California drought worries pool industry

Staff Writer
Columbus CEO

SANTA ANA, Calif. (AP) — California swimming pool companies just regaining their financial footing after the recession are now facing a new challenge: a devastating drought that has put the state's ubiquitous backyard pools under the microscope.

More than three dozen water agencies and local cities are cracking down on water use in swimming pools with rules that range from requiring a pool cover to prevent evaporation to banning residents from draining and refilling older ones that need repairs.

So far, the rules implemented by water districts haven't put much of a dent in business, but those in the industry worry that could come if the drought lingers and restrictions tighten.

And, at a time when wells are running dry in some parts of the state and water-conscious homeowners are ripping out lawns, swimming pools have an image problem that could affect the business long-term if dry conditions persist. The uncertainty has pool builders looking at other bone-dry locales as far away as Australia for ways they can adapt.

"They've got a lot of pressure and it's only getting hotter, it's only getting drier," said Alan Smith, the owner of Alan Smith Pool Plastering Inc., which drains and repairs 900 aging pools a year in Orange County.

Backyard pools range in volume from 10,000 to 30,000 gallons of water and the biggest Olympic-sized commercial pools hold more than 650,000 gallons. A typical backyard one, left uncovered, will lose around an inch of water a week due to evaporation, depending on weather conditions.

Thirty-seven cities or water districts statewide have implemented some level of restrictions on swimming pools, said Jennifer Persike, spokeswoman the Association of California Water Agencies.

The California Pool & Spa Association has pushed back hard and says that by the third year after installation, a backyard pool uses less water than a traditionally irrigated lawn would and using a pool cover reduces the water footprint even further. Currently, only about 30 percent of pool owners use covers, which can cut water loss from evaporation by up to 90 percent.

"What agencies ... should be doing is trying to get savings across the board instead of targeting specific industries. You don't see nurseries on the list, do you?" said John Norwood, the pool association's president.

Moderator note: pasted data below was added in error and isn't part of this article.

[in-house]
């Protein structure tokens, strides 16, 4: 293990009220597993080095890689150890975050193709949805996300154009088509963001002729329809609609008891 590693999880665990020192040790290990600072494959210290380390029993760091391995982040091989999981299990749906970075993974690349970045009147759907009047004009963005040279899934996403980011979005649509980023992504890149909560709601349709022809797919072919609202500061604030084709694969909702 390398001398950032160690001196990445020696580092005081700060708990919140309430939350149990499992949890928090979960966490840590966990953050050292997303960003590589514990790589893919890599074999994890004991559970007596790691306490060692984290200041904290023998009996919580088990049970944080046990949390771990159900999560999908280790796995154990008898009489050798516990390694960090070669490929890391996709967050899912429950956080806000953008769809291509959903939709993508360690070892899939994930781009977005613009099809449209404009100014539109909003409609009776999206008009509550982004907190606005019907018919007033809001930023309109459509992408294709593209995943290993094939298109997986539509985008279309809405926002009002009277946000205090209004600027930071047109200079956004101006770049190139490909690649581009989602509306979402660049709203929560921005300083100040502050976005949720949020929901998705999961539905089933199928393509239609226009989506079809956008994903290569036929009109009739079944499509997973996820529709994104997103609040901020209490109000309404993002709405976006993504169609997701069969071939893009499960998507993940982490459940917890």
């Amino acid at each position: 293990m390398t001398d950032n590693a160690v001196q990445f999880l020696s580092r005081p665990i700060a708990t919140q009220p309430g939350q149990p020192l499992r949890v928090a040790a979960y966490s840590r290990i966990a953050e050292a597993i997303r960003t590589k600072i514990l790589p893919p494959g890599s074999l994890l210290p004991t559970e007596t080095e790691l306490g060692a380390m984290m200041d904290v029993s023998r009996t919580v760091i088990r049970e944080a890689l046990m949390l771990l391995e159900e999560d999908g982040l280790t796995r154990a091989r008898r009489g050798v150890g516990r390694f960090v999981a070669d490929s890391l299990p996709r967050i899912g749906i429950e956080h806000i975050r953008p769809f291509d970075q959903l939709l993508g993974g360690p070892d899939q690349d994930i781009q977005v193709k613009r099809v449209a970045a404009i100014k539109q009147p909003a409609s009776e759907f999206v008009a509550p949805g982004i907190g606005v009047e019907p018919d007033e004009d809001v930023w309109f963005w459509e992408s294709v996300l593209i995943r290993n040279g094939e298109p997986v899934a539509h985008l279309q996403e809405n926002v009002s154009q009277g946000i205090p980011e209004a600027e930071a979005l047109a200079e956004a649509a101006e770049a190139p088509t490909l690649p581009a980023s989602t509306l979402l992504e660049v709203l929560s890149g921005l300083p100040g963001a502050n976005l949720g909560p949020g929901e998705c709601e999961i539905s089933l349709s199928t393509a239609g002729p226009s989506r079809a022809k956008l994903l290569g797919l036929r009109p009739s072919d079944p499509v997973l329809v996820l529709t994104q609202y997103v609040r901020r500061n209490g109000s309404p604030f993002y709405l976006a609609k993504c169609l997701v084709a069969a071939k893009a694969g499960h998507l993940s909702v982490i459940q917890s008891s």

In southern Orange County, where new pool rules sparked anger, the water district will vote later this month to pull back the ban on filling new pools if the homeowner can show that the pool and decking would use less water than traditional turf, said Jonathan Volzke, water district spokesman. The agency has designed an interactive program so homeowners can do the math before applying for a permit, he said.

Still, the pool industry is working to find ways to stay afloat in a worst-case scenario.

The drought comes at a particularly bad time for the industry, which saw many pool companies go out of business during the recession while others lost up to 70 percent of their jobs. Shrinking backyard lots and a trend toward large community pools at new housing developments instead of a pool in each backyard also hurt.

"It's just one more nail in the coffin, one more thing to hit us, one more difficult thing," said Ed Sotto, of Aquanetic Pools and Spas in Laguna Hills. "There's so much uncertainty."

Some pool builders are repositioning themselves to move into pool repair, instead of new pool construction, and are investing in gigantic plastic bladders that can hold water drained from a pool so it can be reused.

The industry is also looking to Australia, where a six-year drought led to the development of a so-called "water neutral pool" that, in some cases, can even generate a water surplus by using rain-collecting tanks, advanced filter technologies and an invisible chemical shield that locks in heat and reduces evaporation.

Smith, the Anaheim-based pool plasterer, will soon visit bone-dry Lake Havasu, Arizona, to research new filtration technologies and others are asking regulatory authorities whether they can use reclaimed water — not drinking water — to fill pools.

On a hot fall day, Smith watched as a work crew smoothed the final layer of eggshell-blue plaster over a drained pool before filling the 9-foot-deep pit with 25,000 gallons of drinking water from two garden hoses.

The pool was an older one behind a large, two-story home in Santa Ana — an area not yet affected by any restrictions. As he surveyed the work, Smith was still crunching numbers for a drier future.

"Everybody's concerned," said Smith, who has 100 employees. "What if the drought goes another three, four, five years? You have to have a contingency plan in place and that's what we're talking about here."